Chander Singh Vs. S.N. Tripathi  INSC 77 (27 January 1997)
JEEVAN REDDY, S.B. MAJMUDAR S.B. Majumdar,J.
appellant, Harish Chander Singh, has brought in challenge the order passed by
the members of the Disciplinary Committee of the Bar Council of India holding
him guilty of professional misconduct and suspending him from practice for a
period of two years from the date of the communication of the order. Said
appeal is filed under Section 38 of the Advocates Act. 1961 read with Order 5
of Supreme Court Rules, 1966. This appeal was admitted to final hearing and in
the meantime the operation of the order under appeal was stayed. Earlier in
addition to Respondent S.N. Tripathi, President of the Bar Association, Akbarpur,
on Syed Husain Ahmad was also joined as Respondent no.2. He was the
co-delinquent along with the appellant. He was also held guilty of professional
misconduct on the complaint of the original complainant and was ordered to be
reprimanded. His involvement along with the appellant was in connection with
the very same transaction brought in challenge by the complainant against both
these delinquents. However, said Syed Husain Ahmad did not challenge the
finding of the Disciplinary Committee against him and the sentence imposed
against him. At the request of the appellant, therefore, he was permitted to be
deleted as second respondent in this appeal. Consequently the sole respondent
who has remained in the arena of contest is the President of the Bar
Association who filed the complaint before the State Bar Council on behalf of
the original complainant.
order to appreciate the grievance of the appellant it is necessary to note a
few introductory facts.
Ram, the original complainant before the State Bar Council, filed a complaint
against the appellant as well as the aforesaid co-delinquent Syed Husain Ahmad,
both of whom at the relevant time were practising advocates at Akbarpur in Ferozabad
District of Uttar Pradesh. In the complaint it was alleged against the
delinquents that he had engaged the appellant as his counsel in a case pending
before Consolidation Officer, Akbarpur between the complainant and one Bisai.
Subsequently he had engaged one Tarakant Tripathi as his counsel. According to
the complainant the said case was fixed before the Consolidation Officer for 17th January, 1972. and thereafter it was adjourned to
7th February, 1972. The appellant who was engaged as
his counsel is the resident of Village Jamnipur.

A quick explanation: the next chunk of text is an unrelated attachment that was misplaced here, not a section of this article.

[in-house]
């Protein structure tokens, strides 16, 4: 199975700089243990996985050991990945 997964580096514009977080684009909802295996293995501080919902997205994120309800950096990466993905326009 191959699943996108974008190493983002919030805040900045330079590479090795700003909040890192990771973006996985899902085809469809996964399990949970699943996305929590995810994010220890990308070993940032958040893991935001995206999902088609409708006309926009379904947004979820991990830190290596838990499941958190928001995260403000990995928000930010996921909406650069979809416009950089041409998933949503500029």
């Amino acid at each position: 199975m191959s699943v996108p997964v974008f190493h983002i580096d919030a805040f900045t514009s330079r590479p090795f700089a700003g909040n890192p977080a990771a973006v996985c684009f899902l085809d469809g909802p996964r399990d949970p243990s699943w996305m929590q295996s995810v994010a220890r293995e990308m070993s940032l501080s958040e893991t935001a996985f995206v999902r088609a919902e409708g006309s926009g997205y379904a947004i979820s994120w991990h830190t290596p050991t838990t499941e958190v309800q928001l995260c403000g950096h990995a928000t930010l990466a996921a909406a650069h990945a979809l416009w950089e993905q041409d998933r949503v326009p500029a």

in connection with which consolidation proceedings were pending wherein the
appellant was engaged by the complainant to represent him, was situated in the
same village. The consolidation proceedings then were further adjourned to 21st February, 1972. In the meanwhile, in the evening of
17th January, 1972 the appellant asked him to appoint some Mukhtar so that he
may be spared to the necessity of coming to attend the consolidation case every
day. The complainant alleged that at the instance of the appellant Syed Husain
Ahmad. Original Respondent no.2, the junior of the appellant, was appointed as Mukhtar
and a Mukhtarnama was got registered. That the contents of the Mukhtarnama were
not read over to him but he proceeded on the word of the appellant and having
faith in him executed the Mukhtarnama in favour of his junior. Thereafter,
however, the appellant entertained suspicion and on 29th January,1972 he executed the Deed cancelling the above said Mukhtarnama
and got it registered. It thereafter transpired that the appellant had obtained
a Sale Deed in respect of property in question in favour of his father from Syed
Husain Ahmad, Original Respondent no.2, who had acted as Mukhtar of the
complainant and as such had purported to sell the said land on behalf of the
complainant in favour of the appellant's father. The complainant in favour of
the appellant's father. All that to intended to do was to execute the Mukhtarnama
to enable Original Respondent no.2 to do Pairwi in the consolidation case. It
was, therefore, his complaint before the State Bar Council that he was duped
and deceived by both these advocates, namely. Harish Chander Singh and Syed Husain
Ahmad, his junior, and that the Mukhtarnama was a fraudulent deed which enabled
the appellant to get the land transferred in the name of his father. This
complaint was supported by an affidavit.
complaint was registered before the Disciplinary Committee of the Bar Council
of Uttar Pradesh. The complaint was sponsored by S.N. Tripathi, President of
the Bar Association, Akbarpur, who forwarded the complaint of Daya Ram to the
Secretary, Bar Council. Uttar Pradesh, Allahabad and that is how the present respondent was shown as the complainant in
the disciplinary proceedings.
appellant resisted the proceedings by filing a written statement. His
submission was that he was engaged by the complainant as an advocate in the
consolidation case which had originated on an objection made by one Bisai who
had alleged that complainant Daya Ram had obtained the Sale Deed in respect of
the disputed property fraudulently and under deception. That the complainant
was a literate person and he executed the Power of Attorney in favour of Syed Husain
Ahmad of his own accord and it was duly registered in the office of
Sub-Registrar, Akbarpur, Faizabad. That thereafter on 25th January, 1972 a Sale Deed was executed by Syed Husain
Ahmad in favour of Nand Kishore Singh with full knowledge and participation of
the complainant. That he was staying separate from his father and he had no
knowledge about the said transaction. That Syed Husain Ahmad was not his
as Original Respondent no.2 Syed Husain Ahmad is concerned, he also filed a
written statement through his counsel denying the allegations made in the
ultimately during the proceedings Respondent no.2 relented and submitted that
if he is found guilty of professional misconduct he may be pardoned and that he
had acted due to inexperience and on the basis of faith in his senior advocate,
the present appellant. Thus Respondent no.2 practically admitted the case of
the complainant. As the complaint could not be disposed of by the Disciplinary
Committee of the State Bar Council within one year it stood transferred to the
Bar Council of India. Thereafter the Disciplinary Committee of the Bar Council
of India heard the parties, recorded their evidence and ultimately passed the
aforesaid order against the appellant and Syed Husain Ahmad, the co-delinquent
who is no longer in the arena of contest in the present proceedings as seen